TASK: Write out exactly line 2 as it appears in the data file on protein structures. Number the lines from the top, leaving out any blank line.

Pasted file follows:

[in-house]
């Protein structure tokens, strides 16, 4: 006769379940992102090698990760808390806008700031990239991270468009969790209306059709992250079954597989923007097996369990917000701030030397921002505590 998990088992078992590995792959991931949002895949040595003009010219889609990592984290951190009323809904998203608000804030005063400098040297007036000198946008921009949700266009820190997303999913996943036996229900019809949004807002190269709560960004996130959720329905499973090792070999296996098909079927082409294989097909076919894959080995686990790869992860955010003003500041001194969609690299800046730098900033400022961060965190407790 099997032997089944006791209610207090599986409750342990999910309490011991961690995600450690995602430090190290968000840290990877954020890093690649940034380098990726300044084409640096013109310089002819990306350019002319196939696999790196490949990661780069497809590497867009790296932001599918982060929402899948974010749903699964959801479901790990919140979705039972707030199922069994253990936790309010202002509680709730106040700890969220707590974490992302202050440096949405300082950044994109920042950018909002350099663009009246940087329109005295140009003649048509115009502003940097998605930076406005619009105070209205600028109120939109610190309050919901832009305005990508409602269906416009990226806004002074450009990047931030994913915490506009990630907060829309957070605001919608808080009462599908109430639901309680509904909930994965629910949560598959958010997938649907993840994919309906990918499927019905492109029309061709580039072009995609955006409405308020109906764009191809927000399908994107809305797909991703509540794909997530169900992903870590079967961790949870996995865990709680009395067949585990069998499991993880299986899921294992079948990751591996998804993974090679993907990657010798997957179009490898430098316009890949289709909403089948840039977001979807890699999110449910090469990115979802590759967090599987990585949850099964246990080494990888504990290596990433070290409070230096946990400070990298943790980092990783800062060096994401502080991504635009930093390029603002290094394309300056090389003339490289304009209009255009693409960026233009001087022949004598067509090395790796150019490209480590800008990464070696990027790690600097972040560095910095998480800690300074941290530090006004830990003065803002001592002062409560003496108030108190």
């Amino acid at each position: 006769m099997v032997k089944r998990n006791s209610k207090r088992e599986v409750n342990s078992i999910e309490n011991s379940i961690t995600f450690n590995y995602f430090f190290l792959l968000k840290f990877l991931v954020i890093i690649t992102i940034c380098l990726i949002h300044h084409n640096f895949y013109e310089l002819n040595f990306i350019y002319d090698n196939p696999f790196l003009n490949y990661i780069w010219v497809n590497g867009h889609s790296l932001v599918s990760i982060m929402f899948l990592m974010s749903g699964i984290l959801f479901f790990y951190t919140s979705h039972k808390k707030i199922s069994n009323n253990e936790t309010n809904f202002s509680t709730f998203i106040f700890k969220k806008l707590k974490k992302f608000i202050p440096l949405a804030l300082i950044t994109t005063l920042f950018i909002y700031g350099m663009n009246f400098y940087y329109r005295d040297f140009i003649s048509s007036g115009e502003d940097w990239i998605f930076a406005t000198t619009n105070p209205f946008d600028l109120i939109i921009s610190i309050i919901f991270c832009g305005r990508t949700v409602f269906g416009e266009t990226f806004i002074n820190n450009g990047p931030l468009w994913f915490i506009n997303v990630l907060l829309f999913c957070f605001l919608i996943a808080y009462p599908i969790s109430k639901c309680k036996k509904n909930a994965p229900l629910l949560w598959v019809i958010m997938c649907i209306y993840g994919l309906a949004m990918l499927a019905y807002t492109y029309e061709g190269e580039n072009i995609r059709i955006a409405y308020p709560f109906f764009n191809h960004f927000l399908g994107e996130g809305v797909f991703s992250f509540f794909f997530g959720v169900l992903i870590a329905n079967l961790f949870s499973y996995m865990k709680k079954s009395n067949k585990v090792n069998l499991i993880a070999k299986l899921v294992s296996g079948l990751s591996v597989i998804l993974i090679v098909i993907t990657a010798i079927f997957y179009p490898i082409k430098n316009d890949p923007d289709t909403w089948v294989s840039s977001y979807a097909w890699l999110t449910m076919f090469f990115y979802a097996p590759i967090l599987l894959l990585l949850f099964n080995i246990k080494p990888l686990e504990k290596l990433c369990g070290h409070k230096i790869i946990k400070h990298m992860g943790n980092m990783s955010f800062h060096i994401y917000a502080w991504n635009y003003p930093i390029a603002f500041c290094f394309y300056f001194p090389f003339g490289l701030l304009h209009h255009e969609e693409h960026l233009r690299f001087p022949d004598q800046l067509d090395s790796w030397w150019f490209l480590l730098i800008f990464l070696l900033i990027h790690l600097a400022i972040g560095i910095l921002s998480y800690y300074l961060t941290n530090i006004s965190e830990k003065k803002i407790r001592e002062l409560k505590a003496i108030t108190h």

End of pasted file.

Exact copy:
């Protein structure tokens, strides 16, 4: 006769379940992102090698990760808390806008700031990239991270468009969790209306059709992250079954597989923007097996369990917000701030030397921002505590 998990088992078992590995792959991931949002895949040595003009010219889609990592984290951190009323809904998203608000804030005063400098040297007036000198946008921009949700266009820190997303999913996943036996229900019809949004807002190269709560960004996130959720329905499973090792070999296996098909079927082409294989097909076919894959080995686990790869992860955010003003500041001194969609690299800046730098900033400022961060965190407790 099997032997089944006791209610207090599986409750342990999910309490011991961690995600450690995602430090190290968000840290990877954020890093690649940034380098990726300044084409640096013109310089002819990306350019002319196939696999790196490949990661780069497809590497867009790296932001599918982060929402899948974010749903699964959801479901790990919140979705039972707030199922069994253990936790309010202002509680709730106040700890969220707590974490992302202050440096949405300082950044994109920042950018909002350099663009009246940087329109005295140009003649048509115009502003940097998605930076406005619009105070209205600028109120939109610190309050919901832009305005990508409602269906416009990226806004002074450009990047931030994913915490506009990630907060829309957070605001919608808080009462599908109430639901309680509904909930994965629910949560598959958010997938649907993840994919309906990918499927019905492109029309061709580039072009995609955006409405308020109906764009191809927000399908994107809305797909991703509540794909997530169900992903870590079967961790949870996995865990709680009395067949585990069998499991993880299986899921294992079948990751591996998804993974090679993907990657010798997957179009490898430098316009890949289709909403089948840039977001979807890699999110449910090469990115979802590759967090599987990585949850099964246990080494990888504990290596990433070290409070230096946990400070990298943790980092990783800062060096994401502080991504635009930093390029603002290094394309300056090389003339490289304009209009255009693409960026233009001087022949004598067509090395790796150019490209480590800008990464070696990027790690600097972040560095910095998480800690300074941290530090006004830990003065803002001592002062409560003496108030108190």